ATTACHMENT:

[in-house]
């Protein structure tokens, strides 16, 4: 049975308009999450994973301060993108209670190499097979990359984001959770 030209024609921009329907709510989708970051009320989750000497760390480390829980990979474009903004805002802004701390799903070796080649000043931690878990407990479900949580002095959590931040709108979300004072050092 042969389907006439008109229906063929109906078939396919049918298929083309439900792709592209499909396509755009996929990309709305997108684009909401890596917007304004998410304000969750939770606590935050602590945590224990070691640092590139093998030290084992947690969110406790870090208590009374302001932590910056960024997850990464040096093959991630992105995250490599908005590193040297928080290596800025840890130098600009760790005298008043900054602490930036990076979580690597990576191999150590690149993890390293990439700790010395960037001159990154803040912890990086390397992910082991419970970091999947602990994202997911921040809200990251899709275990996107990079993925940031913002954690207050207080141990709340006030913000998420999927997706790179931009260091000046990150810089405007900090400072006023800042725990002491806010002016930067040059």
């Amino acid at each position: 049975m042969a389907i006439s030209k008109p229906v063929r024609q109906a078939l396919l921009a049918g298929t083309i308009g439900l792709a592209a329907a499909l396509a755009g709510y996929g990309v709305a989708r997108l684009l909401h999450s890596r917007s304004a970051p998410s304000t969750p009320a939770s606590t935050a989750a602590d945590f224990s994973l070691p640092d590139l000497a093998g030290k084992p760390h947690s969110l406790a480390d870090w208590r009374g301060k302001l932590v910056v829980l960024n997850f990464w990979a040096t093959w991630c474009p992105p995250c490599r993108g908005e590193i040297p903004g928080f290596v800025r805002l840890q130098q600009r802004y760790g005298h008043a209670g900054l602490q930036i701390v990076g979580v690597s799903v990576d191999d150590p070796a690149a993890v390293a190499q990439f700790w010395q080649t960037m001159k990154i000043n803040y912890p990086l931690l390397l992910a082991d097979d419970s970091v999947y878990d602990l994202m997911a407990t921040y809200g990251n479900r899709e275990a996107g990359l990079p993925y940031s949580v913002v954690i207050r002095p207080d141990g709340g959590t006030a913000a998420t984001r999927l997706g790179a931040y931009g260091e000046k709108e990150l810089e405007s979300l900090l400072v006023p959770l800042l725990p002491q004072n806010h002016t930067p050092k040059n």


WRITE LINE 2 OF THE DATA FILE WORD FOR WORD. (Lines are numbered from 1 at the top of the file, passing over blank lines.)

């Protein structure tokens, strides 16, 4: 049975308009999450994973301060993108209670190499097979990359984001959770 030209024609921009329907709510989708970051009320989750000497760390480390829980990979474009903004805002802004701390799903070796080649000043931690878990407990479900949580002095959590931040709108979300004072050092 042969389907006439008109229906063929109906078939396919049918298929083309439900792709592209499909396509755009996929990309709305997108684009909401890596917007304004998410304000969750939770606590935050602590945590224990070691640092590139093998030290084992947690969110406790870090208590009374302001932590910056960024997850990464040096093959991630992105995250490599908005590193040297928080290596800025840890130098600009760790005298008043900054602490930036990076979580690597990576191999150590690149993890390293990439700790010395960037001159990154803040912890990086390397992910082991419970970091999947602990994202997911921040809200990251899709275990996107990079993925940031913002954690207050207080141990709340006030913000998420999927997706790179931009260091000046990150810089405007900090400072006023800042725990002491806010002016930067040059």